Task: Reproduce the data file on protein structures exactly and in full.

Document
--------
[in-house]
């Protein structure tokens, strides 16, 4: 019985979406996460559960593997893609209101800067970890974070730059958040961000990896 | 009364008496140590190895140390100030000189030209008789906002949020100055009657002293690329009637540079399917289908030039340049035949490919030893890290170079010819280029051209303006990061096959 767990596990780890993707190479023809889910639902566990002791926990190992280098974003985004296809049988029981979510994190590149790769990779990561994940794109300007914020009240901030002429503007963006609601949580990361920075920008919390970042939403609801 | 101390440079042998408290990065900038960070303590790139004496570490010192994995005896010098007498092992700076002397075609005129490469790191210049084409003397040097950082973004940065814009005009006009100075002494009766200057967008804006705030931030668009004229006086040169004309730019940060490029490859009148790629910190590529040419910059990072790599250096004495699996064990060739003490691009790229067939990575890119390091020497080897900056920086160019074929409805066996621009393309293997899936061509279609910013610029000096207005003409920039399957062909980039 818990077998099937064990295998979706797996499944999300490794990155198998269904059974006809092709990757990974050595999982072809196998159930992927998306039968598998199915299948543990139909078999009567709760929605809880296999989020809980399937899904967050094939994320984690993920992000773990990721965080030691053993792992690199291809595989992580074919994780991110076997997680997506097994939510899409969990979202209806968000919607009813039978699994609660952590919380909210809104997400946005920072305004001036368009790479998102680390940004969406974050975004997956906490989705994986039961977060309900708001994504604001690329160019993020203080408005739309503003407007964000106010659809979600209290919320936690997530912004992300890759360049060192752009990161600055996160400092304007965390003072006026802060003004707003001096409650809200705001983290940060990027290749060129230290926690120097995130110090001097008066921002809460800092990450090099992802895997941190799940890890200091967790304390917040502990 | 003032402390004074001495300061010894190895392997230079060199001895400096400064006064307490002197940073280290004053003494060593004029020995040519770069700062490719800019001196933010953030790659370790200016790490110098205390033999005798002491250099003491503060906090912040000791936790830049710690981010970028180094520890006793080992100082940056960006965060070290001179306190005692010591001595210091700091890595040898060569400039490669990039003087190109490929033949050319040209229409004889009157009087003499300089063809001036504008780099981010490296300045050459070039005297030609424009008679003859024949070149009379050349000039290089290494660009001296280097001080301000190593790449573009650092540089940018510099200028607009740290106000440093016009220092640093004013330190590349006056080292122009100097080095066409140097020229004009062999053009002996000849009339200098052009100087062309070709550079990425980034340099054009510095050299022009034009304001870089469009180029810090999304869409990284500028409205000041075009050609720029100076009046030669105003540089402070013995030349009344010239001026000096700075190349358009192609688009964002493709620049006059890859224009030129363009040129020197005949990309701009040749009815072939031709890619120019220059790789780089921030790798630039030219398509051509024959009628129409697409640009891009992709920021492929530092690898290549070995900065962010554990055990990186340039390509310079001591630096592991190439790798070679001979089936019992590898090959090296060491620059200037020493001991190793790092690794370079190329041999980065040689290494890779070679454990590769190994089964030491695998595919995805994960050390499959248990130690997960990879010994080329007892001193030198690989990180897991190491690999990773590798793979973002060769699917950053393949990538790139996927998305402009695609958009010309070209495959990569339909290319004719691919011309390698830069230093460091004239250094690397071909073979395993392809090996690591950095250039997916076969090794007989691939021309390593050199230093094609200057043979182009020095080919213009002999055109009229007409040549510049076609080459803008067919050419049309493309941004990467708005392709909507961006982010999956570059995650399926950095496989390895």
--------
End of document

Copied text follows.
[in-house]
């Protein structure tokens, strides 16, 4: 019985979406996460559960593997893609209101800067970890974070730059958040961000990896 | 009364008496140590190895140390100030000189030209008789906002949020100055009657002293690329009637540079399917289908030039340049035949490919030893890290170079010819280029051209303006990061096959 767990596990780890993707190479023809889910639902566990002791926990190992280098974003985004296809049988029981979510994190590149790769990779990561994940794109300007914020009240901030002429503007963006609601949580990361920075920008919390970042939403609801 | 101390440079042998408290990065900038960070303590790139004496570490010192994995005896010098007498092992700076002397075609005129490469790191210049084409003397040097950082973004940065814009005009006009100075002494009766200057967008804006705030931030668009004229006086040169004309730019940060490029490859009148790629910190590529040419910059990072790599250096004495699996064990060739003490691009790229067939990575890119390091020497080897900056920086160019074929409805066996621009393309293997899936061509279609910013610029000096207005003409920039399957062909980039 818990077998099937064990295998979706797996499944999300490794990155198998269904059974006809092709990757990974050595999982072809196998159930992927998306039968598998199915299948543990139909078999009567709760929605809880296999989020809980399937899904967050094939994320984690993920992000773990990721965080030691053993792992690199291809595989992580074919994780991110076997997680997506097994939510899409969990979202209806968000919607009813039978699994609660952590919380909210809104997400946005920072305004001036368009790479998102680390940004969406974050975004997956906490989705994986039961977060309900708001994504604001690329160019993020203080408005739309503003407007964000106010659809979600209290919320936690997530912004992300890759360049060192752009990161600055996160400092304007965390003072006026802060003004707003001096409650809200705001983290940060990027290749060129230290926690120097995130110090001097008066921002809460800092990450090099992802895997941190799940890890200091967790304390917040502990 | 003032402390004074001495300061010894190895392997230079060199001895400096400064006064307490002197940073280290004053003494060593004029020995040519770069700062490719800019001196933010953030790659370790200016790490110098205390033999005798002491250099003491503060906090912040000791936790830049710690981010970028180094520890006793080992100082940056960006965060070290001179306190005692010591001595210091700091890595040898060569400039490669990039003087190109490929033949050319040209229409004889009157009087003499300089063809001036504008780099981010490296300045050459070039005297030609424009008679003859024949070149009379050349000039290089290494660009001296280097001080301000190593790449573009650092540089940018510099200028607009740290106000440093016009220092640093004013330190590349006056080292122009100097080095066409140097020229004009062999053009002996000849009339200098052009100087062309070709550079990425980034340099054009510095050299022009034009304001870089469009180029810090999304869409990284500028409205000041075009050609720029100076009046030669105003540089402070013995030349009344010239001026000096700075190349358009192609688009964002493709620049006059890859224009030129363009040129020197005949990309701009040749009815072939031709890619120019220059790789780089921030790798630039030219398509051509024959009628129409697409640009891009992709920021492929530092690898290549070995900065962010554990055990990186340039390509310079001591630096592991190439790798070679001979089936019992590898090959090296060491620059200037020493001991190793790092690794370079190329041999980065040689290494890779070679454990590769190994089964030491695998595919995805994960050390499959248990130690997960990879010994080329007892001193030198690989990180897991190491690999990773590798793979973002060769699917950053393949990538790139996927998305402009695609958009010309070209495959990569339909290319004719691919011309390698830069230093460091004239250094690397071909073979395993392809090996690591950095250039997916076969090794007989691939021309390593050199230093094609200057043979182009020095080919213009002999055109009229007409040549510049076609080459803008067919050419049309493309941004990467708005392709909507961006982010999956570059995650399926950095496989390895």